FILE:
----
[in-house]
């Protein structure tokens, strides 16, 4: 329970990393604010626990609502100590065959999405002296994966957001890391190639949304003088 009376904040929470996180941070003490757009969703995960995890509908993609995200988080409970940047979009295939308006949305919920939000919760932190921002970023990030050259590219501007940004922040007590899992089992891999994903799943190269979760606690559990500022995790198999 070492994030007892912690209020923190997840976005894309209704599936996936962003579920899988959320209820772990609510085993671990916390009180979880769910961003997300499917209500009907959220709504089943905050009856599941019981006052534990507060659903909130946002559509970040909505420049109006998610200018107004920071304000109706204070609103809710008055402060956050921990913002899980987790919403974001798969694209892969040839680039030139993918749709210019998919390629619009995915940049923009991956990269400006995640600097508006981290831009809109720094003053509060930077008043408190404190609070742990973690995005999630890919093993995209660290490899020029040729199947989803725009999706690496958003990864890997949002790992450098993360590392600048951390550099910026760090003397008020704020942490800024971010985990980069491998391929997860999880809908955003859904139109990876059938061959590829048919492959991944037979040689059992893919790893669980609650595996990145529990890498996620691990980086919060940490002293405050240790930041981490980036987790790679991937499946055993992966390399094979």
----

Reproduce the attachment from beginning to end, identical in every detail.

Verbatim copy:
[in-house]
């Protein structure tokens, strides 16, 4: 329970990393604010626990609502100590065959999405002296994966957001890391190639949304003088 009376904040929470996180941070003490757009969703995960995890509908993609995200988080409970940047979009295939308006949305919920939000919760932190921002970023990030050259590219501007940004922040007590899992089992891999994903799943190269979760606690559990500022995790198999 070492994030007892912690209020923190997840976005894309209704599936996936962003579920899988959320209820772990609510085993671990916390009180979880769910961003997300499917209500009907959220709504089943905050009856599941019981006052534990507060659903909130946002559509970040909505420049109006998610200018107004920071304000109706204070609103809710008055402060956050921990913002899980987790919403974001798969694209892969040839680039030139993918749709210019998919390629619009995915940049923009991956990269400006995640600097508006981290831009809109720094003053509060930077008043408190404190609070742990973690995005999630890919093993995209660290490899020029040729199947989803725009999706690496958003990864890997949002790992450098993360590392600048951390550099910026760090003397008020704020942490800024971010985990980069491998391929997860999880809908955003859904139109990876059938061959590829048919492959991944037979040689059992893919790893669980609650595996990145529990890498996620691990980086919060940490002293405050240790930041981490980036987790790679991937499946055993992966390399094979």